Ian Grigg wrote:
Carl and Ben have rubbished "non-repudiation"
without defining what they mean, making it
rather difficult to respond.

I define it quite carefully in my paper, which I pointed to.

Now, presumably, they mean the first, in
that it is a rather hard problem to take the
cryptographic property of public keys and
then bootstrap that into some form of property
that reliably stands in court.

But, whilst challenging, it is possible to
achieve legal non-repudiability, depending
on your careful use of assumptions.  Whether
that is a sensible thing or a nice depends
on the circumstances ... (e.g., the game that
banks play with pin codes).

Actually, its very easy to achieve legal non-repudiability. You pass a law saying that whatever-it-is is non-repudiable. I also cite an example of this in my paper (electronic VAT returns are non-repudiable, IIRC).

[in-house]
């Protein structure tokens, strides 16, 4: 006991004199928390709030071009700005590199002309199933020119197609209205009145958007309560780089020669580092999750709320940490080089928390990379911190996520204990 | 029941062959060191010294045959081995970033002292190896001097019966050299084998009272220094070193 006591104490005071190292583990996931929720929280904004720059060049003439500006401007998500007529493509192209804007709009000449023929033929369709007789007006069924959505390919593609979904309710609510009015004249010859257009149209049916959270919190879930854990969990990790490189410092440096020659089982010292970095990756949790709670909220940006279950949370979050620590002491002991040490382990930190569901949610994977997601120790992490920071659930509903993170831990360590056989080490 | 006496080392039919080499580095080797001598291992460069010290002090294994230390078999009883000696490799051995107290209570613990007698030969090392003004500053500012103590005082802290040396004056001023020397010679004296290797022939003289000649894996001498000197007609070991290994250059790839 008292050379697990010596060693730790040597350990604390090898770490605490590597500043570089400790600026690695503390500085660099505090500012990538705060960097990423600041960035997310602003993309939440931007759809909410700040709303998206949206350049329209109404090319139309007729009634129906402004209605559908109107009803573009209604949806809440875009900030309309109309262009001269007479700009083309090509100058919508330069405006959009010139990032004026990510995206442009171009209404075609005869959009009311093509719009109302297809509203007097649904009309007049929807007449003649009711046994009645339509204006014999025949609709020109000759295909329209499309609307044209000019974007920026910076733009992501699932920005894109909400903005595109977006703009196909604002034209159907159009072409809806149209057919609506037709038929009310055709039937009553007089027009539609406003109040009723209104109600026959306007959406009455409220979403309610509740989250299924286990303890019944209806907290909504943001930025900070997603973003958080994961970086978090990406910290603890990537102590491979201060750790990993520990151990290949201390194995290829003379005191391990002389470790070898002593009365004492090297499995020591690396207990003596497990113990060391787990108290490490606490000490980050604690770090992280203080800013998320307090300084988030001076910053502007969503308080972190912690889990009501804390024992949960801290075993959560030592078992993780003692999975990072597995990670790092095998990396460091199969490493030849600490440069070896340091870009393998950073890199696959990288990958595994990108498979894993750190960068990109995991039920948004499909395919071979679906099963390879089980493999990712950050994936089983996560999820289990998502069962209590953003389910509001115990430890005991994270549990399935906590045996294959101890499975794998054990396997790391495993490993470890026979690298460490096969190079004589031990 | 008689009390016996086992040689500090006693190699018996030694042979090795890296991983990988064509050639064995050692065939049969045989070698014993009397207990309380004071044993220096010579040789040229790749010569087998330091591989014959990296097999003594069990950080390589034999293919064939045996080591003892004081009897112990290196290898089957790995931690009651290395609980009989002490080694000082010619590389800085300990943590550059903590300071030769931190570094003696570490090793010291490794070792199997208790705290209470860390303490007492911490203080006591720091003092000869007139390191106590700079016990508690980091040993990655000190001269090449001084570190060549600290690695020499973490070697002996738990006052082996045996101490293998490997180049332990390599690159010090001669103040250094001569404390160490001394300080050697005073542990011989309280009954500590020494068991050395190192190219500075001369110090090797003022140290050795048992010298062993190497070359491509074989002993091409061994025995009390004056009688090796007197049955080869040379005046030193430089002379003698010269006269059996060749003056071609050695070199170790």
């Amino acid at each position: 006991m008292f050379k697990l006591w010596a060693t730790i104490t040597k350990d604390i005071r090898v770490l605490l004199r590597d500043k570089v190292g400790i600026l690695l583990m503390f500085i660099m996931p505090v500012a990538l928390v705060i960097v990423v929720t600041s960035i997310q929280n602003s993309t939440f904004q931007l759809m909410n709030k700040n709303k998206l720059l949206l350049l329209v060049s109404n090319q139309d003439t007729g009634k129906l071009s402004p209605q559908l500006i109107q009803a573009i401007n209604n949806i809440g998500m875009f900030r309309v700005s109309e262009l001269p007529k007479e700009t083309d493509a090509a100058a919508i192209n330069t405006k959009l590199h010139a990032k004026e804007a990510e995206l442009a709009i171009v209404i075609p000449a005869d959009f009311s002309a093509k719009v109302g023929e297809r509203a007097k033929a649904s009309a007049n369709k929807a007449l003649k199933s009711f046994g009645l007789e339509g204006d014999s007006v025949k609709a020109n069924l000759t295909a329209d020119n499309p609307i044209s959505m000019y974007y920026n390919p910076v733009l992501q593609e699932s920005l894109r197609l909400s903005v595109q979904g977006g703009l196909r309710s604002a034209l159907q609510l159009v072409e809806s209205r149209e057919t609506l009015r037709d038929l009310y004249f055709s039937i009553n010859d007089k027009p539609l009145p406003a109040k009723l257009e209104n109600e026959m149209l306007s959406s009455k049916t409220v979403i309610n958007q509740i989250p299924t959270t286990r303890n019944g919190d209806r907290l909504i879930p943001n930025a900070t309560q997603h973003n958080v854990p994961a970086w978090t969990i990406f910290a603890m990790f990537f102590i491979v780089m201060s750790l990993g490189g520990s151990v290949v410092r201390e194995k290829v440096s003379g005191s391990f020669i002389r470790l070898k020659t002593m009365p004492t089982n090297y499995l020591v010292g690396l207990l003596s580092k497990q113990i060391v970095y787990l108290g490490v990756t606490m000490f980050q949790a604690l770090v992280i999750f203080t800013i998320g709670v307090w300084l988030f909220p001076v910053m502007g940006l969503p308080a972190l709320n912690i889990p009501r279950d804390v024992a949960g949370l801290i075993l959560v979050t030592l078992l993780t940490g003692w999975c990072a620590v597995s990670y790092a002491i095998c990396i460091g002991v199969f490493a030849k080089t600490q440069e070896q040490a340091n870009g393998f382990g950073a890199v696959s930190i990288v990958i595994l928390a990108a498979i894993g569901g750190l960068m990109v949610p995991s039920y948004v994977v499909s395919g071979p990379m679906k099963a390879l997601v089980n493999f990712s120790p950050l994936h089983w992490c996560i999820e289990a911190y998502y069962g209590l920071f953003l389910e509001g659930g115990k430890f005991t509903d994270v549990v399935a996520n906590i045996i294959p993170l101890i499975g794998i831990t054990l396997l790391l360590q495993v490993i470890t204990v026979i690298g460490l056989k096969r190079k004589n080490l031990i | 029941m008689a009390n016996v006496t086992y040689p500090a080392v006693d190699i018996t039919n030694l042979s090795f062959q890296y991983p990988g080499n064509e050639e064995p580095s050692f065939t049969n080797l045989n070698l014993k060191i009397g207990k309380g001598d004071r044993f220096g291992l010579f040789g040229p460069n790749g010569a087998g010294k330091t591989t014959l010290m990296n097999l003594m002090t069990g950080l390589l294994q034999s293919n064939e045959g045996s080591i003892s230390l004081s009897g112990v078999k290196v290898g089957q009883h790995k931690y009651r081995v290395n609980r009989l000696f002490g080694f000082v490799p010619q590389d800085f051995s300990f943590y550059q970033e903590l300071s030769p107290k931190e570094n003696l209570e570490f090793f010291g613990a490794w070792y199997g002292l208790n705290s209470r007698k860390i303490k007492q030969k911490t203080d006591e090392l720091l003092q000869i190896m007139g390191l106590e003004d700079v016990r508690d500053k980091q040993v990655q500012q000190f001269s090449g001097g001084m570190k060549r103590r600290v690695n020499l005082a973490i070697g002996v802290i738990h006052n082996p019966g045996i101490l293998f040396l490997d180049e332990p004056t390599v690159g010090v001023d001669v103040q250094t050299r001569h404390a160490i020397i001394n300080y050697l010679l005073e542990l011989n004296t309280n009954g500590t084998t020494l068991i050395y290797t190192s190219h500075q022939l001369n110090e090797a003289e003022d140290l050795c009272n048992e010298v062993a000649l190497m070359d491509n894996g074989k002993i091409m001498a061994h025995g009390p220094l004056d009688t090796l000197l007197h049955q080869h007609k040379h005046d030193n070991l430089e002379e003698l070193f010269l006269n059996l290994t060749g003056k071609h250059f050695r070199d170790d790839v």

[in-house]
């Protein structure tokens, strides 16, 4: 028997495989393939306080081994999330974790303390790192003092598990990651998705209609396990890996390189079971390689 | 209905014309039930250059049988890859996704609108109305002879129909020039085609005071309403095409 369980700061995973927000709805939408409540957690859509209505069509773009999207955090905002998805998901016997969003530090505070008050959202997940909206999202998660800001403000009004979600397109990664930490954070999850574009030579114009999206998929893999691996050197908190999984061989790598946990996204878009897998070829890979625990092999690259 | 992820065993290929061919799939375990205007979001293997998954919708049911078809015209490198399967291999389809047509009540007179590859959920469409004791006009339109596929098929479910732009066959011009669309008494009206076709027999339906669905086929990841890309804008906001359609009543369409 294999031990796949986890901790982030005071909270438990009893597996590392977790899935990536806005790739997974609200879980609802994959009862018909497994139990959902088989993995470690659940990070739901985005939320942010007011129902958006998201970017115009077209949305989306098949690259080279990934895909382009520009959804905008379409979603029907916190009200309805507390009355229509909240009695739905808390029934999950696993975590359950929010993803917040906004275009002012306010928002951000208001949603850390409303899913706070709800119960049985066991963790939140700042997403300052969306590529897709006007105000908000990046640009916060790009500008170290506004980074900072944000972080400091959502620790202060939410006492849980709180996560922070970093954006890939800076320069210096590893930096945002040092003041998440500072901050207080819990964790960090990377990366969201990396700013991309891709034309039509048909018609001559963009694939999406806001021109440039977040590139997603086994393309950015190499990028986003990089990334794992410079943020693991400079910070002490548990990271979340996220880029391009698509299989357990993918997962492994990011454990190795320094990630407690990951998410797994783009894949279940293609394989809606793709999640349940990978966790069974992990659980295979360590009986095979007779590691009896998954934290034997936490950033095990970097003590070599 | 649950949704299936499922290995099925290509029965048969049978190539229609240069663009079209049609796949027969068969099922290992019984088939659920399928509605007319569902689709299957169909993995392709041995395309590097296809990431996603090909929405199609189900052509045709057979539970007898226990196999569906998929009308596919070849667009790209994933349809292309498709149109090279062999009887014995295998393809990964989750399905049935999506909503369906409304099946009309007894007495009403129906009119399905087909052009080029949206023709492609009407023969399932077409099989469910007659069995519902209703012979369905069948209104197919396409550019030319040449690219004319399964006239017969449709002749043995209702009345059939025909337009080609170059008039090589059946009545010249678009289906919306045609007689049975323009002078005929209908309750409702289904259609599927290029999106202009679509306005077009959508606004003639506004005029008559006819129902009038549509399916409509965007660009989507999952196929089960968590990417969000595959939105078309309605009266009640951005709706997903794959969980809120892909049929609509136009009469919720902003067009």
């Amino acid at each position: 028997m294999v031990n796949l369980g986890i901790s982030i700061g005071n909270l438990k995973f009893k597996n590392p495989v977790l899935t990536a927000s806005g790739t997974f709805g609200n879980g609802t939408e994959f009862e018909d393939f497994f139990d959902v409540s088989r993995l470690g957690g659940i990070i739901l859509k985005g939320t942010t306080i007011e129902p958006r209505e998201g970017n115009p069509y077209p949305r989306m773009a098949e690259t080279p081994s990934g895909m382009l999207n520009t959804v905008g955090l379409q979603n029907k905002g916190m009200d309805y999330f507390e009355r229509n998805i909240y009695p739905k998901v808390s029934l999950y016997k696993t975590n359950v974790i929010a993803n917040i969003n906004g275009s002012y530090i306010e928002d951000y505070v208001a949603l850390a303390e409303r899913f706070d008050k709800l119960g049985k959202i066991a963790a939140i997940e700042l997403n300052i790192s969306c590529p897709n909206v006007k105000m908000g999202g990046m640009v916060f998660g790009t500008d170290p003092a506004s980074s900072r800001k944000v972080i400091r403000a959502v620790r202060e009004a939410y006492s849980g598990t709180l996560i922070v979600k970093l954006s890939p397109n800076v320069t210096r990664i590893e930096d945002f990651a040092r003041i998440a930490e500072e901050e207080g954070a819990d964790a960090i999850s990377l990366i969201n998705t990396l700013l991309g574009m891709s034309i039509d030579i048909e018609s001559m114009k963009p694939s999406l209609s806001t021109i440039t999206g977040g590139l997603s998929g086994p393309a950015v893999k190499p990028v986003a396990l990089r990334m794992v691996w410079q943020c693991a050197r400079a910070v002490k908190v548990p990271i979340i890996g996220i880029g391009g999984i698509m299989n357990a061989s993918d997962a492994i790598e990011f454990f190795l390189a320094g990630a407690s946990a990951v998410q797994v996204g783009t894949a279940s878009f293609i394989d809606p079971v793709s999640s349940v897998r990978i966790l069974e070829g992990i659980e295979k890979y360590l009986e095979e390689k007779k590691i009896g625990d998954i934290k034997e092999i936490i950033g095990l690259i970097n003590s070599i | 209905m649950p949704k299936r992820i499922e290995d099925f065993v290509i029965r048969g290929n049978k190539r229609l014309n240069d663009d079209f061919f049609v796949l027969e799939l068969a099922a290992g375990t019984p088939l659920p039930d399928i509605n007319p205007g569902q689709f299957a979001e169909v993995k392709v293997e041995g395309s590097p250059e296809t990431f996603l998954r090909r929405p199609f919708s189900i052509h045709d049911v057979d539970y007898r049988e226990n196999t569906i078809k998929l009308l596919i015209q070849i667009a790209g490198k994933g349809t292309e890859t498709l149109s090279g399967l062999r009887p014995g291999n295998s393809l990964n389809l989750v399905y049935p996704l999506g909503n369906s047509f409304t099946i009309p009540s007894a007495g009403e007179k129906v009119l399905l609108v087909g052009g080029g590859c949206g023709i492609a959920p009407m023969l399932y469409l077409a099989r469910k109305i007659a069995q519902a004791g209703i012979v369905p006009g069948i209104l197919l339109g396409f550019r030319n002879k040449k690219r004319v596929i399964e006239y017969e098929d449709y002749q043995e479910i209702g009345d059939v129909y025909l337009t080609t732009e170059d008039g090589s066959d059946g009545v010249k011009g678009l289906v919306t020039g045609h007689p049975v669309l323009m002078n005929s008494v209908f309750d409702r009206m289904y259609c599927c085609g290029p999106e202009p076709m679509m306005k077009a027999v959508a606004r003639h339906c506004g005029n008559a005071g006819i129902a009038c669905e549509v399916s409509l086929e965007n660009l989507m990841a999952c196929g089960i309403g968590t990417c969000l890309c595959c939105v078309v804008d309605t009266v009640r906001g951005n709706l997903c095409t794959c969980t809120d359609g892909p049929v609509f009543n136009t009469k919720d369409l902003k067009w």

So, as a point of clarification, are we saying
that "non-repudiability" is ONLY the first of
the above meanings?  And if so, what do we call
the second?  Or, what is the definition here?

From where I sit, it is better to term these
as "legal non-repudiability" or "cryptographic
non-repudiability" so as to reduce confusion.

Read my paper (it was co-authored with a lawyer, so I believe we've got both the crypto and legal versions covered).



http://www.apache-ssl.org/ben.html       http://www.thebunker.net/

"There is no limit to what a man can do or how far he can go if he
doesn't mind who gets the credit." - Robert Woodruff

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